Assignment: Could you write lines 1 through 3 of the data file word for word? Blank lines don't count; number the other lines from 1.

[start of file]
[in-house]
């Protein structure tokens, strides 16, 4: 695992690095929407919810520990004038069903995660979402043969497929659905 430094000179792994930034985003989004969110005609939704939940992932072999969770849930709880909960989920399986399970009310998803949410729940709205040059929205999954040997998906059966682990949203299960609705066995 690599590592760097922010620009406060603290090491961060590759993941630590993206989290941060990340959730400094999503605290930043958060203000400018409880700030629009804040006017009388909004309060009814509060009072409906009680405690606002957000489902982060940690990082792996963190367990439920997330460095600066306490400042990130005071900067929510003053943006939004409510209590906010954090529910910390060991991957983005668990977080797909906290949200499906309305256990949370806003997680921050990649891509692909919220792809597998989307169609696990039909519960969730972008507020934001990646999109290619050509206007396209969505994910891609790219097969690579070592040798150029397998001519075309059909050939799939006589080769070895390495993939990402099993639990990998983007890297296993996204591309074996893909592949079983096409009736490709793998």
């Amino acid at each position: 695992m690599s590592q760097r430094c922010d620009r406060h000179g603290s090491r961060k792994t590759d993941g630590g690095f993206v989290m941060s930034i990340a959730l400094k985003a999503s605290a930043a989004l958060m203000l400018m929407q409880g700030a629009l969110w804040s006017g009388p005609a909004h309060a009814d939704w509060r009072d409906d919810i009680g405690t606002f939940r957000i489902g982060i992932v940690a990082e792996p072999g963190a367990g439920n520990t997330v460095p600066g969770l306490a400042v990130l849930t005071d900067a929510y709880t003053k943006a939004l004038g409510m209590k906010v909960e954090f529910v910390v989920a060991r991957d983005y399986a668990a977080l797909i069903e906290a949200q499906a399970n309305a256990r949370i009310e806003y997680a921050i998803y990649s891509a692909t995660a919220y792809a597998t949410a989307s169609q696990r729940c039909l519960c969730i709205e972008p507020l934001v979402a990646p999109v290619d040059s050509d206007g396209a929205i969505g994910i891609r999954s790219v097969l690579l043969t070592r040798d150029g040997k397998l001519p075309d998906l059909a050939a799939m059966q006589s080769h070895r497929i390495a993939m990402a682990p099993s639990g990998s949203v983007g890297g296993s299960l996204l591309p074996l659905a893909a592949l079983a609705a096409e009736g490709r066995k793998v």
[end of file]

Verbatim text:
[in-house]
């Protein structure tokens, strides 16, 4: 695992690095929407919810520990004038069903995660979402043969497929659905 430094000179792994930034985003989004969110005609939704939940992932072999969770849930709880909960989920399986399970009310998803949410729940709205040059929205999954040997998906059966682990949203299960609705066995 690599590592760097922010620009406060603290090491961060590759993941630590993206989290941060990340959730400094999503605290930043958060203000400018409880700030629009804040006017009388909004309060009814509060009072409906009680405690606002957000489902982060940690990082792996963190367990439920997330460095600066306490400042990130005071900067929510003053943006939004409510209590906010954090529910910390060991991957983005668990977080797909906290949200499906309305256990949370806003997680921050990649891509692909919220792809597998989307169609696990039909519960969730972008507020934001990646999109290619050509206007396209969505994910891609790219097969690579070592040798150029397998001519075309059909050939799939006589080769070895390495993939990402099993639990990998983007890297296993996204591309074996893909592949079983096409009736490709793998």
């Amino acid at each position: 695992m690599s590592q760097r430094c922010d620009r406060h000179g603290s090491r961060k792994t590759d993941g630590g690095f993206v989290m941060s930034i990340a959730l400094k985003a999503s605290a930043a989004l958060m203000l400018m929407q409880g700030a629009l969110w804040s006017g009388p005609a909004h309060a009814d939704w509060r009072d409906d919810i009680g405690t606002f939940r957000i489902g982060i992932v940690a990082e792996p072999g963190a367990g439920n520990t997330v460095p600066g969770l306490a400042v990130l849930t005071d900067a929510y709880t003053k943006a939004l004038g409510m209590k906010v909960e954090f529910v910390v989920a060991r991957d983005y399986a668990a977080l797909i069903e906290a949200q499906a399970n309305a256990r949370i009310e806003y997680a921050i998803y990649s891509a692909t995660a919220y792809a597998t949410a989307s169609q696990r729940c039909l519960c969730i709205e972008p507020l934001v979402a990646p999109v290619d040059s050509d206007g396209a929205i969505g994910i891609r999954s790219v097969l690579l043969t070592r040798d150029g040997k397998l001519p075309d998906l059909a050939a799939m059966q006589s080769h070895r497929i390495a993939m990402a682990p099993s639990g990998s949203v983007g890297g296993s299960l996204l591309p074996l659905a893909a592949l079983a609705a096409e009736g490709r066995k793998v």